With continued reference to FIGS. 1 and 1A, while a variety of heating and cooling processes may be utilized, process temperature and process time are controlled to avoid a carbide nose 14 or a bainite nose 16. One skilled in the art will appreciate that at temperatures below AC1, the tool steel may precipitate carbide or bainite if the region is held too long at temperatures in these ranges. By way of example, an M2 AISI tool steel preform may be deformed over a period of at least 2 minutes without substantial carbide or bainite phase formation. However, the amount of time that the preform may be held at temperatures in this range is dependent on at least the composition of the tool steel and the temperature, as well as other factors.
 Following thermo-mechanical processing, the preform is cooled to a lower temperature. Cooling or quenching may be achieved by either forced air convection or by holding the region at intermediate temperatures prior to cooling the preform to room temperature. One skilled in the art will appreciate that quenching may include other cooling methods or mediums including, for example, water, or oil quenching. By way of additional example, the region may be subject to cryogenic treatment, where the region is cooled in one or more stages to temperatures of between about -150° F. (about -101° C.) and about -300° F. (about -184° C.) to convert a larger percentage of the retained austenite to martensite. Cryogenic treatment may be achieved with liquid nitrogen, for example, and may be used primarily with A2 and D2 tool steels, though other tool steels containing substantial percentages of retained austenite may benefit from this type of treatment. The rate of quenching is greater than the critical cooling rate of the tool steel, i.e., the minimum rate of continuous cooling for preventing undesirable transformations, such as, the carbide nose 14 and the bainite nose 16. Accordingly, the cooling rate is sufficient to avoid substantial transformation of metastable austenite into undesired decomposition products, such as carbide or bainite. Faster cooling rates may also be utilized though faster cooling rates are limited to those that do not thermal shock the region or otherwise distort the tool steel preform.
 Further, in one embodiment, cooling is followed by one or more tempering processes. For example, tempering may include heating the region to a temperature between about 850° F. (about 454° C.) and about 1000° F. (about 537° C.) for between about 45 minutes to about 60 minutes. Tempering modifies the microstructure by converting retained austenite to martensite. As is known in the art, multiple tempering cycles may be used to convert the retained austenite. One skilled in the art will understand that tempering may include heating to a higher or lower temperature for shorter or longer periods of time depending on the composition of the tool steel, the geometry and size of the preform, the amount of retained austenite tolerated, and the number of tempering treatments used. According to one embodiment, following quenching, the region is not heat treated at or above AC3 prior to tempering. Furthermore, the region may not be heated to above any temperature that the region experienced during deformation. In other words, the preform may be reheated, however, the temperature during any subsequent reheat does not substantially reduce or alter strain or dislocation build-up as the result of deforming the austenite in the region at temperatures between the stable austenitic temperature and the martensitic start temperature.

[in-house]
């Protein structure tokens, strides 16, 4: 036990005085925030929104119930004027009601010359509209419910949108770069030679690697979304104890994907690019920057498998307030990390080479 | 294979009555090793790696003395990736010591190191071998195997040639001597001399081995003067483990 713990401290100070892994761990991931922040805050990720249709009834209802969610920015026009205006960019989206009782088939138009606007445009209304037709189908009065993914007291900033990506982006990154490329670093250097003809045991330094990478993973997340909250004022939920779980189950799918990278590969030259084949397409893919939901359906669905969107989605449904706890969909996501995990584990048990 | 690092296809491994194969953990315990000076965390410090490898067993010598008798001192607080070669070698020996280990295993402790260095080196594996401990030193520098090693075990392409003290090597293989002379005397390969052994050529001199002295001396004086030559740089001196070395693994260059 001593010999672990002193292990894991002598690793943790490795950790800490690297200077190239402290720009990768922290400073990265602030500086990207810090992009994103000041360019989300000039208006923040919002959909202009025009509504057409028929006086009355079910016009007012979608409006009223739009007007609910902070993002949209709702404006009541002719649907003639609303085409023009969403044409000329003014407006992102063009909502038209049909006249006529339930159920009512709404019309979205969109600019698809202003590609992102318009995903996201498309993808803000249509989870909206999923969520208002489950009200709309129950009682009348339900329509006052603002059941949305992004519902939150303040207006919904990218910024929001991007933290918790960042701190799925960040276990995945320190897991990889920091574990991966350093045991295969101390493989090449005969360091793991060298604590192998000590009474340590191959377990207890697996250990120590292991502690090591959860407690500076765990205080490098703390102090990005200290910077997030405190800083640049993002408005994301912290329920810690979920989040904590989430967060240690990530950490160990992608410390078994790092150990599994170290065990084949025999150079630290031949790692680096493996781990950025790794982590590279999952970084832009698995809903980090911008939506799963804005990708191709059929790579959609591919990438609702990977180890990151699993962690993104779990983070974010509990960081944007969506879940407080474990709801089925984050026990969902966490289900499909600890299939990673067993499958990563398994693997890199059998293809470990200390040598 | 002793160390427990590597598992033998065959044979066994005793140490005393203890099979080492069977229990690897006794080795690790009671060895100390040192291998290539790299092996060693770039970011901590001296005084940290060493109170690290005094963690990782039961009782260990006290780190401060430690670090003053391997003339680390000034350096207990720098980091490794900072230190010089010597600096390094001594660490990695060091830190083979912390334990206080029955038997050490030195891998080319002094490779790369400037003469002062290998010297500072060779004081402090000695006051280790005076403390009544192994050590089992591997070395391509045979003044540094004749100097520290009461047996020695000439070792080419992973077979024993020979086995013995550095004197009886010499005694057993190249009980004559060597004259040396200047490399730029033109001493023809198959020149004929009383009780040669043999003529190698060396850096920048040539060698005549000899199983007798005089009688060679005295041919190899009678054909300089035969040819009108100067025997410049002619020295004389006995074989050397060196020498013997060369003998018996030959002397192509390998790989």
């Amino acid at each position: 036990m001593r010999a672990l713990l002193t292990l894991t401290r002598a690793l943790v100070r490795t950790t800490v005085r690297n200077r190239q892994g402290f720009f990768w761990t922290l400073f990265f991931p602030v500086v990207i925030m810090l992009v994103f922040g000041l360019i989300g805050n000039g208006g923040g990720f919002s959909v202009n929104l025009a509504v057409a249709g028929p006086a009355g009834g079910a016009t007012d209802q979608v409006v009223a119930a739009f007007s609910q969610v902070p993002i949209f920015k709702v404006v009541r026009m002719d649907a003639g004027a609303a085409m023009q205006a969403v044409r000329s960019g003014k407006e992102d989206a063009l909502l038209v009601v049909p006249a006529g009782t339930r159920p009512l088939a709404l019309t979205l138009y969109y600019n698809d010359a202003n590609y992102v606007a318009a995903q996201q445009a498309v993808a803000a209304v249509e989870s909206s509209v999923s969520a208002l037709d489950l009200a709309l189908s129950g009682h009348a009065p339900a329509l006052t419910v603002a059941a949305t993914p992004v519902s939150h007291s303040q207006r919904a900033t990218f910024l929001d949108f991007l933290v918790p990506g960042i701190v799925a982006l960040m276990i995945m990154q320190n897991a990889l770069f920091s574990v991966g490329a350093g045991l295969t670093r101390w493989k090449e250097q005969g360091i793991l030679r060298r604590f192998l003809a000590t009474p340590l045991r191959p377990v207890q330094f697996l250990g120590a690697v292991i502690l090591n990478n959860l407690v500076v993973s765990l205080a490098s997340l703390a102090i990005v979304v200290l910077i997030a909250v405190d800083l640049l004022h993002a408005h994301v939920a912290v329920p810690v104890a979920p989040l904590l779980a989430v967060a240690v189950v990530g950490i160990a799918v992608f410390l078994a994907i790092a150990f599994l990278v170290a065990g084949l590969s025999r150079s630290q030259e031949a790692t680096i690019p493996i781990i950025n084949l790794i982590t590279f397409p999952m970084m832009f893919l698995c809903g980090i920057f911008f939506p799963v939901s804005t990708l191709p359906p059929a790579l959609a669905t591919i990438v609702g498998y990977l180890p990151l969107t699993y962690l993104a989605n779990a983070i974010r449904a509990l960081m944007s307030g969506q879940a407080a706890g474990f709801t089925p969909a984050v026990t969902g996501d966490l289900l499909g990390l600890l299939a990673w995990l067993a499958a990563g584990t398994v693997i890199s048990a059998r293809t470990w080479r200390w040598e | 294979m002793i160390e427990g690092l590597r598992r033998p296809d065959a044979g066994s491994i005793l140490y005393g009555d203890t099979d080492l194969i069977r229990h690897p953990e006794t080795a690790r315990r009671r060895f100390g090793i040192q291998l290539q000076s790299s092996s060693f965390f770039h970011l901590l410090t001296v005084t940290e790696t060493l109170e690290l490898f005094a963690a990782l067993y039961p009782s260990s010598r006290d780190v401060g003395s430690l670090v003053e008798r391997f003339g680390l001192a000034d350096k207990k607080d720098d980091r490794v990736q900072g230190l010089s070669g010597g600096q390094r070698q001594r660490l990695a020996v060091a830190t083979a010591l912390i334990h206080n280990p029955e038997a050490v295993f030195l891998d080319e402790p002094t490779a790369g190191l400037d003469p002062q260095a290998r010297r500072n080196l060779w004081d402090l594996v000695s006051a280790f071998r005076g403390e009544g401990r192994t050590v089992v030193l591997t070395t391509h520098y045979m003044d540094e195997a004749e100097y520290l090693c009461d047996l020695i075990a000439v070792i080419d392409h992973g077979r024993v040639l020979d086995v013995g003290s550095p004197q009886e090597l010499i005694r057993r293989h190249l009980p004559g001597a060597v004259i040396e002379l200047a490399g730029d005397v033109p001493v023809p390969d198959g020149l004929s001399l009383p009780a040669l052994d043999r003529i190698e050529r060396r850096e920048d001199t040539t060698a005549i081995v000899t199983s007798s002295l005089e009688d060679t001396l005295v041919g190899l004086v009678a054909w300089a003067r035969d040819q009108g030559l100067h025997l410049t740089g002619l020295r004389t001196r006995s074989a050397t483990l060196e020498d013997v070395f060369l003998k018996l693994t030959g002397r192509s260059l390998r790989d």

In another embodiment, the method further includes finishing the tool steel preform into a tool after the thermo-mechanical deformation process. Finishing may include a material removal process to produce a final predetermined shape and/or surface finish. For instance, conventional finishing processes may include machining, grinding, sanding/polishing, or a combination thereof to prepare the tool for use. However, finishing may require only a small amount of material removal to form the preform into the tool. For example, deforming may include a near net-shape forging process such that, following deforming, minor subsequent processing, if any, of the preform is required to make the tool.
 One or more secondary processes may follow cooling or finishing of the tool. Secondary processes include forming a coating on the tool or further modifying the surface of the tool in some manner. Exemplary secondary processes include thermal spraying or cladding the deformed region of the tool or the entire tool with wear resistant material. Other secondary processes include applying a coating on the working surface of the tool by a coating technique including, but not limited to physical vapor deposition (PVD), chemical vapor deposition (CVD), or salt bath coatings. Other surface modifications techniques include ion implantation, laser or plasma hardening techniques, nitriding, or carburizing, which may be used to modify a surface layer at the working surface of the tool. It will be appreciated that various different secondary processes may be used in any combination to further modify the tool.